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Manchester Arena attack: What we know and don’t know

LONDON  — An explosion ripped through a crowd of people leaving an Ariana Grande concert in Manchester, England on Monday night. The deadliest attack on British soil since the 2005 London bombings has left a country in mourning and police searching for answers.

Here’s what we know — and don’t know — so far.

What we know

• At least 22 people, including children, were killed in the blast, which rocked Manchester Arena at around 10:35 p.m. local time (5:30 p.m. ET) as fans were leaving the venue.

• At least 59 people were injured. Police said that victims were being taken to eight area hospitals for treatment.

• British Prime Minister Theresa May, who chaired an emergency Cabinet meeting Tuesday, said authorities believe they know the identity of the attacker.

• Police said they believe the attack was carried out by a lone male attacker, who died in the powerful blast.

• An improvised explosive device is believed to have been used in the attack, police said.

• Arena representatives said that the explosion occurred outside the main concert area, in a “public space.”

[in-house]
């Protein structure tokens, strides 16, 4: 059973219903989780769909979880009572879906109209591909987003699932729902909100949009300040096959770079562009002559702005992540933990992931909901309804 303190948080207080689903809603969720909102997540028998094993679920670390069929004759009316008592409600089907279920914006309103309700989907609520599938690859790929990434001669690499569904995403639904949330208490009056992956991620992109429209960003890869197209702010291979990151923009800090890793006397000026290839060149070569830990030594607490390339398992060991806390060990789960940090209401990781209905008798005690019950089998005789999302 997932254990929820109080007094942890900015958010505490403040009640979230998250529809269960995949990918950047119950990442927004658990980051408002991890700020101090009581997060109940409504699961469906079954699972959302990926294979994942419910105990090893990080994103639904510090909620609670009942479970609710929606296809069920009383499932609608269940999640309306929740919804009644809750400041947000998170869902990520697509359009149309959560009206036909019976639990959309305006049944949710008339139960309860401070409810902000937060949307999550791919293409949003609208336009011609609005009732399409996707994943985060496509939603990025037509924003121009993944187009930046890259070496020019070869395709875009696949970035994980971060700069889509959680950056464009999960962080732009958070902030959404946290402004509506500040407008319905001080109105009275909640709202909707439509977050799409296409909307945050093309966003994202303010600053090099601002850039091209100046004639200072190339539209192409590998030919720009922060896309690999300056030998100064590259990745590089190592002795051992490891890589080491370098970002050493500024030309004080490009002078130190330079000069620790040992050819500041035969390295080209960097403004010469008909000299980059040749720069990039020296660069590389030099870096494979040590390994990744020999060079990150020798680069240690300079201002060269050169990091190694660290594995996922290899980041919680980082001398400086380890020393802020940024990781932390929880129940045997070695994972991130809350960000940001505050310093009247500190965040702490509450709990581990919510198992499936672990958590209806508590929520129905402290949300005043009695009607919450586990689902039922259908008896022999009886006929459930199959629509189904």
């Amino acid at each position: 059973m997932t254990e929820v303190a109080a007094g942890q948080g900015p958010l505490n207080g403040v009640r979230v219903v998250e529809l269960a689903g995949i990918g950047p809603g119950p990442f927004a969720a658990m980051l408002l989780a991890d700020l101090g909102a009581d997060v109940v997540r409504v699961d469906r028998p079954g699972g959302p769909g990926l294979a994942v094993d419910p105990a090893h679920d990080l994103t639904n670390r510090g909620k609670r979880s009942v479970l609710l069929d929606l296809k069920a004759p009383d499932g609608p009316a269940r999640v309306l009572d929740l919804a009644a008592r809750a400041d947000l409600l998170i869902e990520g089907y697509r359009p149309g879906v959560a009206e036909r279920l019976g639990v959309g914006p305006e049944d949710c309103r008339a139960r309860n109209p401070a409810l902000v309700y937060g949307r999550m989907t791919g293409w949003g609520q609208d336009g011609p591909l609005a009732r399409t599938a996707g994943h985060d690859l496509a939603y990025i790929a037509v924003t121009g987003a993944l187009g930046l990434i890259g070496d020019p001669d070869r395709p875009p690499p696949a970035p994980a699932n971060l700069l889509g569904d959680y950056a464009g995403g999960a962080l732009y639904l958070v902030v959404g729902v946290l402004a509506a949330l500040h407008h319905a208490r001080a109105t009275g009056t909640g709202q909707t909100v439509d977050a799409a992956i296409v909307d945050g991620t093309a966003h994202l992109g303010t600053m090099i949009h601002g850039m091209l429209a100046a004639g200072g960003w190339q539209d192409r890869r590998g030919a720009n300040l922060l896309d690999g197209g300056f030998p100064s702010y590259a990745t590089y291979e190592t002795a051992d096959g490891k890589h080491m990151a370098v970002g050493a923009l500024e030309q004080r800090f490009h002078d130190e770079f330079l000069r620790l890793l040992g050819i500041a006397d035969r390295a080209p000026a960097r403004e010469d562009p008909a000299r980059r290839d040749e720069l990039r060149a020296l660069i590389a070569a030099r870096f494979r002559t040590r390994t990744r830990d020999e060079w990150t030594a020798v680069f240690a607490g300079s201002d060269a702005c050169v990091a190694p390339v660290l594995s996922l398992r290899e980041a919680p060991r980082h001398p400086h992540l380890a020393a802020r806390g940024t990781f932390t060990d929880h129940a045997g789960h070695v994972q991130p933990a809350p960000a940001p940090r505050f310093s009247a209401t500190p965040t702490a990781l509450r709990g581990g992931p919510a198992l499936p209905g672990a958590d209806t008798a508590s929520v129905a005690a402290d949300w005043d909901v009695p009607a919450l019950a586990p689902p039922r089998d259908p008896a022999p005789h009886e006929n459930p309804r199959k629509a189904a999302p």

• The arena, built in 1995, has a capacity of about 21,000 people. It is not clear how many concertgoers were inside the venue on Monday evening.

• Witnesses described a chaotic scene of teenagers crying, while parents desperately tired to search for their children. Some families are still waiting for word from their loved ones this morning.

What we don’t know

• The identity of the attacker: May said authorities believe they know who he is, but that his name name can’t be released at this point in the investigation.

• The motive: While police say they believe the attacker was working alone, police said they were investigating whether the attacker was part of a larger network or plot. ISIS claimed responsibility for the attack but offered no evidence to support their claim.